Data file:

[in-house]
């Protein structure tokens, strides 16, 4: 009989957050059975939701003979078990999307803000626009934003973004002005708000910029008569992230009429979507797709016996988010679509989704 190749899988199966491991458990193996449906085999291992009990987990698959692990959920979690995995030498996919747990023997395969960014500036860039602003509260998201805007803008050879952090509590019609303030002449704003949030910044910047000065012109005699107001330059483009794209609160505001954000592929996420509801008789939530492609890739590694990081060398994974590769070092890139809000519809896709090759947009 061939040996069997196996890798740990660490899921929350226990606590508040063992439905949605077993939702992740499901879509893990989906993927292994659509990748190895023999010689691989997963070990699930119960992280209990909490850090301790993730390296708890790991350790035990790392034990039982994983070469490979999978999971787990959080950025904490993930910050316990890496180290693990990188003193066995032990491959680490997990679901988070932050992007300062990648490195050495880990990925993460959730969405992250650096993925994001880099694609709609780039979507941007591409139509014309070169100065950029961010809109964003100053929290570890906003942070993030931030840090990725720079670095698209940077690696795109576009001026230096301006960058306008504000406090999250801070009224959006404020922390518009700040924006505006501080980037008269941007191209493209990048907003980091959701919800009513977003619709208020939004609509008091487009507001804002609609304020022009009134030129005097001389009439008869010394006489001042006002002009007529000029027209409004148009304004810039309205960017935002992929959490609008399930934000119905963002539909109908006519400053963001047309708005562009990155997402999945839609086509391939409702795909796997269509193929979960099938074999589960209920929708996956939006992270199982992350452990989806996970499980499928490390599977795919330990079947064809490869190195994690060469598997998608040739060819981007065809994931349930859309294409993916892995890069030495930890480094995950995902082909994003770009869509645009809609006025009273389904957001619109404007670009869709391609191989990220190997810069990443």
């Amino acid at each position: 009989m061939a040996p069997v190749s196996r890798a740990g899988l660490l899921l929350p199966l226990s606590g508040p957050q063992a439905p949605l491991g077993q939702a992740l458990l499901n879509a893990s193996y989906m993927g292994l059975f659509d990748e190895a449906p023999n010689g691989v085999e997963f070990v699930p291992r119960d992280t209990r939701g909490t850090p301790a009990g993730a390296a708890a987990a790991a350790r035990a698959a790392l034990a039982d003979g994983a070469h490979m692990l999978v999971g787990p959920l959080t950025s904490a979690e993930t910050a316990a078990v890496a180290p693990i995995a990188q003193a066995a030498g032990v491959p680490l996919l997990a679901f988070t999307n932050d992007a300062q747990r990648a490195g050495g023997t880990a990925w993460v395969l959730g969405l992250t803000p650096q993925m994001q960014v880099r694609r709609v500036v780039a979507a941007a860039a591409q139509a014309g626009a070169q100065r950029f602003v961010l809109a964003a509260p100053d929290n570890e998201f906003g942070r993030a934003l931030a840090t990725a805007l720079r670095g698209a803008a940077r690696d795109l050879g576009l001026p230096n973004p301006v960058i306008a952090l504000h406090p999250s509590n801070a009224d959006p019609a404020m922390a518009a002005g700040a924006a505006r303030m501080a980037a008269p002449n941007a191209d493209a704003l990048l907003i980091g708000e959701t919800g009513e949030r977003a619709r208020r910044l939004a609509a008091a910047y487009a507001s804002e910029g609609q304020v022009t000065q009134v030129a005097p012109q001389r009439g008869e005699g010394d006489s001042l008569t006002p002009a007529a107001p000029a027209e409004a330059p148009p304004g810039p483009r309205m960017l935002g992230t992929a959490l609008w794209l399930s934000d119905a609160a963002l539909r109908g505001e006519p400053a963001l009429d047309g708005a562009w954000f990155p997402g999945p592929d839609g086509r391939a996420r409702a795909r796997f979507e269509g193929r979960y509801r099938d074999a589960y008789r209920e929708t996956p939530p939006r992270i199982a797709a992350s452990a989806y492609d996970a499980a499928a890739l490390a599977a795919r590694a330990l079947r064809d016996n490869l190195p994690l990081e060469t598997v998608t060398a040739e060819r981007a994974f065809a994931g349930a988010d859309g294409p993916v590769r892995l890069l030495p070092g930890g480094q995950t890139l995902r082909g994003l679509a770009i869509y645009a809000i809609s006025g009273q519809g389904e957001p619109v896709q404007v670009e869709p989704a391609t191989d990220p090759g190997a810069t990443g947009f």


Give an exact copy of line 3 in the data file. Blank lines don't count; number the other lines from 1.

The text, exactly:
């Amino acid at each position: 009989m061939a040996p069997v190749s196996r890798a740990g899988l660490l899921l929350p199966l226990s606590g508040p957050q063992a439905p949605l491991g077993q939702a992740l458990l499901n879509a893990s193996y989906m993927g292994l059975f659509d990748e190895a449906p023999n010689g691989v085999e997963f070990v699930p291992r119960d992280t209990r939701g909490t850090p301790a009990g993730a390296a708890a987990a790991a350790r035990a698959a790392l034990a039982d003979g994983a070469h490979m692990l999978v999971g787990p959920l959080t950025s904490a979690e993930t910050a316990a078990v890496a180290p693990i995995a990188q003193a066995a030498g032990v491959p680490l996919l997990a679901f988070t999307n932050d992007a300062q747990r990648a490195g050495g023997t880990a990925w993460v395969l959730g969405l992250t803000p650096q993925m994001q960014v880099r694609r709609v500036v780039a979507a941007a860039a591409q139509a014309g626009a070169q100065r950029f602003v961010l809109a964003a509260p100053d929290n570890e998201f906003g942070r993030a934003l931030a840090t990725a805007l720079r670095g698209a803008a940077r690696d795109l050879g576009l001026p230096n973004p301006v960058i306008a952090l504000h406090p999250s509590n801070a009224d959006p019609a404020m922390a518009a002005g700040a924006a505006r303030m501080a980037a008269p002449n941007a191209d493209a704003l990048l907003i980091g708000e959701t919800g009513e949030r977003a619709r208020r910044l939004a609509a008091a910047y487009a507001s804002e910029g609609q304020v022009t000065q009134v030129a005097p012109q001389r009439g008869e005699g010394d006489s001042l008569t006002p002009a007529a107001p000029a027209e409004a330059p148009p304004g810039p483009r309205m960017l935002g992230t992929a959490l609008w794209l399930s934000d119905a609160a963002l539909r109908g505001e006519p400053a963001l009429d047309g708005a562009w954000f990155p997402g999945p592929d839609g086509r391939a996420r409702a795909r796997f979507e269509g193929r979960y509801r099938d074999a589960y008789r209920e929708t996956p939530p939006r992270i199982a797709a992350s452990a989806y492609d996970a499980a499928a890739l490390a599977a795919r590694a330990l079947r064809d016996n490869l190195p994690l990081e060469t598997v998608t060398a040739e060819r981007a994974f065809a994931g349930a988010d859309g294409p993916v590769r892995l890069l030495p070092g930890g480094q995950t890139l995902r082909g994003l679509a770009i869509y645009a809000i809609s006025g009273q519809g389904e957001p619109v896709q404007v670009e869709p989704a391609t191989d990220p090759g190997a810069t990443g947009f």